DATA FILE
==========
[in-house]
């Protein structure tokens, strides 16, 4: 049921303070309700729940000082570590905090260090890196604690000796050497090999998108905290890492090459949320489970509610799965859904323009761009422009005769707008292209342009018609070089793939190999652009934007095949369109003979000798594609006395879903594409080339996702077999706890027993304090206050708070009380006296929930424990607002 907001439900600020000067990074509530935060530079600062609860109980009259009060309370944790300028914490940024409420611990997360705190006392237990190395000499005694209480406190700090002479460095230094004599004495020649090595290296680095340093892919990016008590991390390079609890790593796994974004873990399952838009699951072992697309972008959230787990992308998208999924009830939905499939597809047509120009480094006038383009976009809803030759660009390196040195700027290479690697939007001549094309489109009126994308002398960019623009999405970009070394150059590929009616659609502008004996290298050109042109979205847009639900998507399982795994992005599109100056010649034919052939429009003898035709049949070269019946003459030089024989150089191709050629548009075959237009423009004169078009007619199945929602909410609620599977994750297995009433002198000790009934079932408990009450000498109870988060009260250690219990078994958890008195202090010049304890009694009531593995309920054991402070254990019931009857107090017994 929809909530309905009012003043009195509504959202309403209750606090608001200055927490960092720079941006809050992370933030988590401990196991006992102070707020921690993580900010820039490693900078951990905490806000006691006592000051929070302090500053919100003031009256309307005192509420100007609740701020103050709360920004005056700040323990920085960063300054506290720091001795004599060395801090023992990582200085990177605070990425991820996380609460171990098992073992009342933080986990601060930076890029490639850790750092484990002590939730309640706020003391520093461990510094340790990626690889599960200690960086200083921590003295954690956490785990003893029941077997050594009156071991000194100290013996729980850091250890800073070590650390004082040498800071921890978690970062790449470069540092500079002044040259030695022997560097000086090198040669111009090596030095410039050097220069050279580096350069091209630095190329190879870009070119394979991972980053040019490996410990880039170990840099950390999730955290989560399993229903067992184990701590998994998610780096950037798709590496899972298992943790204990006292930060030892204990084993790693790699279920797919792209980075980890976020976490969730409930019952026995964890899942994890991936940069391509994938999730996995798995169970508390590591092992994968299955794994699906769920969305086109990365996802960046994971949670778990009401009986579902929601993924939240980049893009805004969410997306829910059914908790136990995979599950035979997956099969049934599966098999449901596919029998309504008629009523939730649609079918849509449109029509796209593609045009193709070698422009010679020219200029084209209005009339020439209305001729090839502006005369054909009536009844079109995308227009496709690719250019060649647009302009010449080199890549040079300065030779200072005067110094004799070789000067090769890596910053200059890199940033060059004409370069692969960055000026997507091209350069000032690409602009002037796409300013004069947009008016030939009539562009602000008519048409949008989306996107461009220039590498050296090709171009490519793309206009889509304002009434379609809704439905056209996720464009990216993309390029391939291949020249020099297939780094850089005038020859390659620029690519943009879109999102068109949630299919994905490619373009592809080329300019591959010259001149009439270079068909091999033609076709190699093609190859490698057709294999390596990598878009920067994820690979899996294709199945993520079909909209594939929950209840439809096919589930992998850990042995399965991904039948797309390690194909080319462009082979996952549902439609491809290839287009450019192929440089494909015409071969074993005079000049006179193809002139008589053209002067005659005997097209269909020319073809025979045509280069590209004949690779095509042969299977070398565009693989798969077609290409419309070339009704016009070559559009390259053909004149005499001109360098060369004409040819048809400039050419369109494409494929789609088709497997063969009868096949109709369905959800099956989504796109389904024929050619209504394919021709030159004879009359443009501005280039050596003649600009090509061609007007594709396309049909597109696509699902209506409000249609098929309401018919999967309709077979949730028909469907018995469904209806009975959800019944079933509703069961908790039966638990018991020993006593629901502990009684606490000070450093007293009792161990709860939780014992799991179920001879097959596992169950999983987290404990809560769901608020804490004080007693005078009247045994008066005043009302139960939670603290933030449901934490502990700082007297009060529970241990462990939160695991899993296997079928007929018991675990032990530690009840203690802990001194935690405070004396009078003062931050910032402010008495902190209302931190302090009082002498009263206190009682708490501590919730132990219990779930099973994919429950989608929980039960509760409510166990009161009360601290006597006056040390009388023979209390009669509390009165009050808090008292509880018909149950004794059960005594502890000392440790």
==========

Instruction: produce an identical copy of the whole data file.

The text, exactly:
[in-house]
């Protein structure tokens, strides 16, 4: 049921303070309700729940000082570590905090260090890196604690000796050497090999998108905290890492090459949320489970509610799965859904323009761009422009005769707008292209342009018609070089793939190999652009934007095949369109003979000798594609006395879903594409080339996702077999706890027993304090206050708070009380006296929930424990607002 907001439900600020000067990074509530935060530079600062609860109980009259009060309370944790300028914490940024409420611990997360705190006392237990190395000499005694209480406190700090002479460095230094004599004495020649090595290296680095340093892919990016008590991390390079609890790593796994974004873990399952838009699951072992697309972008959230787990992308998208999924009830939905499939597809047509120009480094006038383009976009809803030759660009390196040195700027290479690697939007001549094309489109009126994308002398960019623009999405970009070394150059590929009616659609502008004996290298050109042109979205847009639900998507399982795994992005599109100056010649034919052939429009003898035709049949070269019946003459030089024989150089191709050629548009075959237009423009004169078009007619199945929602909410609620599977994750297995009433002198000790009934079932408990009450000498109870988060009260250690219990078994958890008195202090010049304890009694009531593995309920054991402070254990019931009857107090017994 929809909530309905009012003043009195509504959202309403209750606090608001200055927490960092720079941006809050992370933030988590401990196991006992102070707020921690993580900010820039490693900078951990905490806000006691006592000051929070302090500053919100003031009256309307005192509420100007609740701020103050709360920004005056700040323990920085960063300054506290720091001795004599060395801090023992990582200085990177605070990425991820996380609460171990098992073992009342933080986990601060930076890029490639850790750092484990002590939730309640706020003391520093461990510094340790990626690889599960200690960086200083921590003295954690956490785990003893029941077997050594009156071991000194100290013996729980850091250890800073070590650390004082040498800071921890978690970062790449470069540092500079002044040259030695022997560097000086090198040669111009090596030095410039050097220069050279580096350069091209630095190329190879870009070119394979991972980053040019490996410990880039170990840099950390999730955290989560399993229903067992184990701590998994998610780096950037798709590496899972298992943790204990006292930060030892204990084993790693790699279920797919792209980075980890976020976490969730409930019952026995964890899942994890991936940069391509994938999730996995798995169970508390590591092992994968299955794994699906769920969305086109990365996802960046994971949670778990009401009986579902929601993924939240980049893009805004969410997306829910059914908790136990995979599950035979997956099969049934599966098999449901596919029998309504008629009523939730649609079918849509449109029509796209593609045009193709070698422009010679020219200029084209209005009339020439209305001729090839502006005369054909009536009844079109995308227009496709690719250019060649647009302009010449080199890549040079300065030779200072005067110094004799070789000067090769890596910053200059890199940033060059004409370069692969960055000026997507091209350069000032690409602009002037796409300013004069947009008016030939009539562009602000008519048409949008989306996107461009220039590498050296090709171009490519793309206009889509304002009434379609809704439905056209996720464009990216993309390029391939291949020249020099297939780094850089005038020859390659620029690519943009879109999102068109949630299919994905490619373009592809080329300019591959010259001149009439270079068909091999033609076709190699093609190859490698057709294999390596990598878009920067994820690979899996294709199945993520079909909209594939929950209840439809096919589930992998850990042995399965991904039948797309390690194909080319462009082979996952549902439609491809290839287009450019192929440089494909015409071969074993005079000049006179193809002139008589053209002067005659005997097209269909020319073809025979045509280069590209004949690779095509042969299977070398565009693989798969077609290409419309070339009704016009070559559009390259053909004149005499001109360098060369004409040819048809400039050419369109494409494929789609088709497997063969009868096949109709369905959800099956989504796109389904024929050619209504394919021709030159004879009359443009501005280039050596003649600009090509061609007007594709396309049909597109696509699902209506409000249609098929309401018919999967309709077979949730028909469907018995469904209806009975959800019944079933509703069961908790039966638990018991020993006593629901502990009684606490000070450093007293009792161990709860939780014992799991179920001879097959596992169950999983987290404990809560769901608020804490004080007693005078009247045994008066005043009302139960939670603290933030449901934490502990700082007297009060529970241990462990939160695991899993296997079928007929018991675990032990530690009840203690802990001194935690405070004396009078003062931050910032402010008495902190209302931190302090009082002498009263206190009682708490501590919730132990219990779930099973994919429950989608929980039960509760409510166990009161009360601290006597006056040390009388023979209390009669509390009165009050808090008292509880018909149950004794059960005594502890000392440790």